Rick Warren is often called 'America's most influential spiritual leader.' He and his wife, Kay, founded Saddleback Church in Orange County, California, which is now one of the largest and best-known churches in the world. He also wrote the #1 all-time bestselling hardcover book, The Purpose Driven Life. Rick Warren es pastor, estratega global, teologo y filantropo. Los medios le llaman 'El lider espiritual mas influyente de America' y 'El pastor de America'. el y su esposa, Kay, fundaron la Iglesia Saddleback en California, una propiedad de 120 acres con mas de 300 ministerios comunitarios de ayuda a prisioneros, adictos y padres solteros, entre otros. Como estratega global, el Dr. Warren asesora a lideres en sectores publicos, privados y religiosos en temas de pobreza, salud, educacion, la fe en la cultura y desarrollo de liderazgo. Es invitado a dictar conferencias en congresos y agencias estatales como las Naciones Unidas y es catedratico en diferentes universidades. El Dr. Warren es autor de varios libros, incluyendo el exito de ventas Vida con Proposito.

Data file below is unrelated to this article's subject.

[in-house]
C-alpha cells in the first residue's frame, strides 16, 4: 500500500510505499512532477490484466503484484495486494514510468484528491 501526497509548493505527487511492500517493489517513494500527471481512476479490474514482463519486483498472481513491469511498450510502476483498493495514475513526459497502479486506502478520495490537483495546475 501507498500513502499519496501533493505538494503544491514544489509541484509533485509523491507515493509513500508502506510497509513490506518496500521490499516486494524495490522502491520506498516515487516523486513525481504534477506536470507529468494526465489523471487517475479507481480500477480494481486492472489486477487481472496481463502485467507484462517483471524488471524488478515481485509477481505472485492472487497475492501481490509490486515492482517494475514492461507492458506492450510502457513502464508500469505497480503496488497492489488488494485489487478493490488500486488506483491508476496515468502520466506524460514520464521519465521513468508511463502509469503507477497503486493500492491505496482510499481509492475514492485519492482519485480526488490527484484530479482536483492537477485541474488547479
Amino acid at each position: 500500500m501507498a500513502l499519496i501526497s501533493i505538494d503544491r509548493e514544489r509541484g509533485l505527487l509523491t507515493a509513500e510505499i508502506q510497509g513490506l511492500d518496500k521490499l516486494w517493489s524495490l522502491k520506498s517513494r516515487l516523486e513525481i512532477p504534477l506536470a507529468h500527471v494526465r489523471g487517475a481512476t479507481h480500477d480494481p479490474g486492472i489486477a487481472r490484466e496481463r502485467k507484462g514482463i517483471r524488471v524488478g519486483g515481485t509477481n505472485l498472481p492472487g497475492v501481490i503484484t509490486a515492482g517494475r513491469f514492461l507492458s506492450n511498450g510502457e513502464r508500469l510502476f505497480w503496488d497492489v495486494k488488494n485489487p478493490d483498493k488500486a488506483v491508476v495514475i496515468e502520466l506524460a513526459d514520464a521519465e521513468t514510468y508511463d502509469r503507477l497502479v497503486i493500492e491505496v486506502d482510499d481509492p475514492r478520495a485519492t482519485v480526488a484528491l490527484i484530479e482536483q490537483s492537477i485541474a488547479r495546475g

Rick Warren is often called 'America's most influential spiritual leader.' He and his wife, Kay, founded Saddleback Church in Orange County, California, which is now one of the largest and best-known churches in the world. He also wrote the #1 all-time bestselling hardcover book, The Purpose Driven Life. Rick Warren es pastor, estratega global, teologo y filantropo. Los medios le llaman 'El lider espiritual mas influyente de America' y 'El pastor de America'. el y su esposa, Kay, fundaron la Iglesia Saddleback en California, una propiedad de 120 acres con mas de 300 ministerios comunitarios de ayuda a prisioneros, adictos y padres solteros, entre otros. Como estratega global, el Dr. Warren asesora a lideres en sectores publicos, privados y religiosos en temas de pobreza, salud, educacion, la fe en la cultura y desarrollo de liderazgo. Es invitado a dictar conferencias en congresos y agencias estatales como las Naciones Unidas y es catedratico en diferentes universidades. El Dr. Warren es autor de varios libros, incluyendo el exito de ventas Vida con Proposito.